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Blogging and the Literacy Curriculum

This article is cross posted on ABC Splash website. If you haven’t already checked out the site, I recommend you do so. There are many fabulous free resources and interactives for Australian teachers and students.

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2013 is the sixth year that I have used educational blogging in my classroom. When I first began my program, I just tried to squeeze blogging into my already busy curriculum. This might have been a few minutes during transition times or while the students ate their lunches.

I soon realised this was not the best way to unleash the full benefits of blogging. The lack of momentum led to low student interest and lack of opportunities for explicit teaching and learning.

To realise the many educational benefits of blogging and ensure your program has an extended life-span, blogging needs to be prioritised and planned for. It should to be integrated into the curriculum; busy classrooms rarely have time for “add ons”.

When I first began blogging I had a computer ratio of 1:6 in my classroom. Over time, my students have gained access to more devices and this year we implemented a 1:1 netbook program.

Depending on the resources available and our current learning focus, I have used whole class, small group and rotation structures to make blogging work in my classroom.

Blogging is all about literacy

The concept of literacy education has changed as technology has evolved. It is no longer enough to teach students how to read books and write on paper. This won’t adequately prepare them for their 21st century lives.

Our students need to become transliterate and develop the ability to read, write and interact across a range of platforms, tools and media, both traditional and digital.

Blogging is an authentic way to teach both traditional reading, writing, speaking and listening, as well as multi-modal 21st century skills.

My approach involves spending 10 – 20 minutes of my daily literacy block on whole class blogging. This is a chance to read our latest posts and comments, and take a look at what our blogging buddies are learning.

Our discussions are directed depending on our current reading or writing focus. Through blogging, we have been able to introduce or reinforce a wide range of literacy conventions in an authentic, ongoing context.

Build blogging into literacy rotations

Like many primary classrooms, reading rotations are part of our literacy block. Every week, one of the activities students complete is blogging on their computers.

Their task is to read a certain post on our class blog, a student blog or one of our blogging buddies’ blogs. Students then need to respond with a quality comment, practising their literacy goal.

Create digital portfolios

This year I have been using student blogs as digital portfolios. This approach doesn’t need to be an “add on”. It can replace other more traditional methods of reflective writing, journalling or completing work in exercise books.

In her book Radical Reflections, well known children’s author, Mem Fox, states that “We’re currently wasting a lot of time by giving unreal writing tasks in our classrooms….You and I don’t engage in meaningless writing exercises in real life—we’re far too busy doing the real thing”.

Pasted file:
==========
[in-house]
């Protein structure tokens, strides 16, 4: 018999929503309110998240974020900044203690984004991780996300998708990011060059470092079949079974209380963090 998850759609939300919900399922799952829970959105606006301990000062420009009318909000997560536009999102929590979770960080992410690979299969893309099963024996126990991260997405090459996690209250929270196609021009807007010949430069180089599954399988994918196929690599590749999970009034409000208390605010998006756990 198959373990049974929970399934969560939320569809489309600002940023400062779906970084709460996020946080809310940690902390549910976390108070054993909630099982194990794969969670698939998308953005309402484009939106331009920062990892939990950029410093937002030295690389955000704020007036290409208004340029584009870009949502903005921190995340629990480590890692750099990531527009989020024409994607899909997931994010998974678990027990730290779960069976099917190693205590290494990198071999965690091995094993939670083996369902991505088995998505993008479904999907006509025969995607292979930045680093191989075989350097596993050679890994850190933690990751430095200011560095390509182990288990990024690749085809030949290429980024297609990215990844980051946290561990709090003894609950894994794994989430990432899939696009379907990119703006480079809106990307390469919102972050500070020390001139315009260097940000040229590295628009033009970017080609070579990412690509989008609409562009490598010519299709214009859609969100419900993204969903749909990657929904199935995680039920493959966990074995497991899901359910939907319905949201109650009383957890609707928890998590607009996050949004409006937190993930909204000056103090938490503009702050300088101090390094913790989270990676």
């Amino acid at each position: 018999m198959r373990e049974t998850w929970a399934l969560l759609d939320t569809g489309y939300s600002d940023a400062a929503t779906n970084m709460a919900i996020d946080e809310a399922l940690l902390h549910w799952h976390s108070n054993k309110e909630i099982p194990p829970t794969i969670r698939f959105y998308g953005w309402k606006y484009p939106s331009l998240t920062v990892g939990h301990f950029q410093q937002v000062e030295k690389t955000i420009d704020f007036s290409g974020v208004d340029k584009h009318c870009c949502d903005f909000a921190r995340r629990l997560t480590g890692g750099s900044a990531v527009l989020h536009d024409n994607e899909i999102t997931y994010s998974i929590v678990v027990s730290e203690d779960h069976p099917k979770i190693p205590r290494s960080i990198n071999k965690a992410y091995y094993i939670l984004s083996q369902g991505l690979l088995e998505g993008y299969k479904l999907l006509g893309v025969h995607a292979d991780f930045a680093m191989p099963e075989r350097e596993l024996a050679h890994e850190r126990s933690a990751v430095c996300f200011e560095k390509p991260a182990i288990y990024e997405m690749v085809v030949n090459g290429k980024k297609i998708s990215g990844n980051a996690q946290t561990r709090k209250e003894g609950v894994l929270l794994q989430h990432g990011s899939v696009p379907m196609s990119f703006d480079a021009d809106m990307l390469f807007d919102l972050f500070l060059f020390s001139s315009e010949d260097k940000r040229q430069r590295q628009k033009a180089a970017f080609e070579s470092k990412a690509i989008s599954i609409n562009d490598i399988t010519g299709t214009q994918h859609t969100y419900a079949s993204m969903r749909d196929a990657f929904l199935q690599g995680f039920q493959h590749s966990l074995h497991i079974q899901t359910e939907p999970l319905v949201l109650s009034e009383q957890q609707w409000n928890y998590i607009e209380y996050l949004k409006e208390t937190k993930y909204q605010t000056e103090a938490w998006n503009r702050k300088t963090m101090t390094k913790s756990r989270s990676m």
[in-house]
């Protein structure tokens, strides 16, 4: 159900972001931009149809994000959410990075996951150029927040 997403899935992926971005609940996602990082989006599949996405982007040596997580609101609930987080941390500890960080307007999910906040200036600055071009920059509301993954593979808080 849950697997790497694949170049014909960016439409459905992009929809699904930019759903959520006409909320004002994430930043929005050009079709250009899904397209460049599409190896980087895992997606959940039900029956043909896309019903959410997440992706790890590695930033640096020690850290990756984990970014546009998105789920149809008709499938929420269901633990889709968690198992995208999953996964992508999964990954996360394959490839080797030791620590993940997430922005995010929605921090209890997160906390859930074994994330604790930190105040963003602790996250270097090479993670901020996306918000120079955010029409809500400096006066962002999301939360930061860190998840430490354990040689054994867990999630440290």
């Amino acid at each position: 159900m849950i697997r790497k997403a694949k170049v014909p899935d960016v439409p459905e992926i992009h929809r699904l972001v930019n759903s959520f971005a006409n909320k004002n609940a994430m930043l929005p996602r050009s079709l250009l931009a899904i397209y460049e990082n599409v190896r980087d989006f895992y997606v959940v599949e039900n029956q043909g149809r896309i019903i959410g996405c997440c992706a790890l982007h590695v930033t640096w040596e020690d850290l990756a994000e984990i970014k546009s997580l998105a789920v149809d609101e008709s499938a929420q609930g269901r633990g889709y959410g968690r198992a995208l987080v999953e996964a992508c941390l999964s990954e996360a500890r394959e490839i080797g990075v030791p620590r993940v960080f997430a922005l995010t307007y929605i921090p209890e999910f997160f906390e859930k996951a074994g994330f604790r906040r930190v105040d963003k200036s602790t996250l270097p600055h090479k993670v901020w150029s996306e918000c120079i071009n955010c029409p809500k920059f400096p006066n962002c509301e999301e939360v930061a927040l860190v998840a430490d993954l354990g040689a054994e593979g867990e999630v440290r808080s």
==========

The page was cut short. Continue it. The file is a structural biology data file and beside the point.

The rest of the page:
If we want our students to be motivated to use their emerging writing skills, we have to make writing purposeful, challenging, and real-to-life. Blogging offers this.

Blogging for the sake of it or trying to blog on top of the regular classroom curriculum just isn’t going to work. Most teachers are affected by a crowded curriculum.

Find ways to embed blogging into what you are already doing to meet your students’ learning needs and expand their horizons. Looking at integrating blogging into your literacy curriculum is a great place to start.

Image courtesy of Stuart Miles / FreeDigitalPhotos.net 

How do you integrate blogging into your curriculum?

There’s Blogging and There’s Blogging…

Blogging is becoming increasingly common in schools, but are all blogging programs helping to improve student learning outcomes?

This is an issue I was discussing with a member of my professional learning network recently.

There seems to be two main schools of thought on educational blogging programs:

  • The unrestricted program: this may involve all students being given a blog and the aim is for them to express themselves in any way they like. This program may be largely student centred from the start.
  • The structured program: blogging is integrated into a literacy program, momentum is built and high standards are set. This program may be teacher centred before becoming increasingly student centred.

When it comes to classroom blogging, I am an advocate of a program that:

  • begins with a class blog before allowing students to work on their own blogs
  • is integrated into a literacy program on a regular basis (while incorporating other curriculum areas)
  • sets high standards for writing, design, netiquette etc.
  • is regularly maintained and is an evolving space
  • allows students to express themselves while improving their educational outcomes
  • provides feedback and explicit teaching to students
  • begins with a high level of teacher guidance, before increasingly offering students more responsibility.
Through this sort of a program I have seen students achieve the many educational benefits of blogging.

If students practise a poor standard of writing over and over, unhelpful habits are formed and the scope for improvement is limited.

I believe blogging can help students become exceptional writers when the following parameters are put into place.

When I first began blogging in 2008, my program was haphazard and I didn’t set high standards. Needless to say, my students didn’t get all that much out of our program.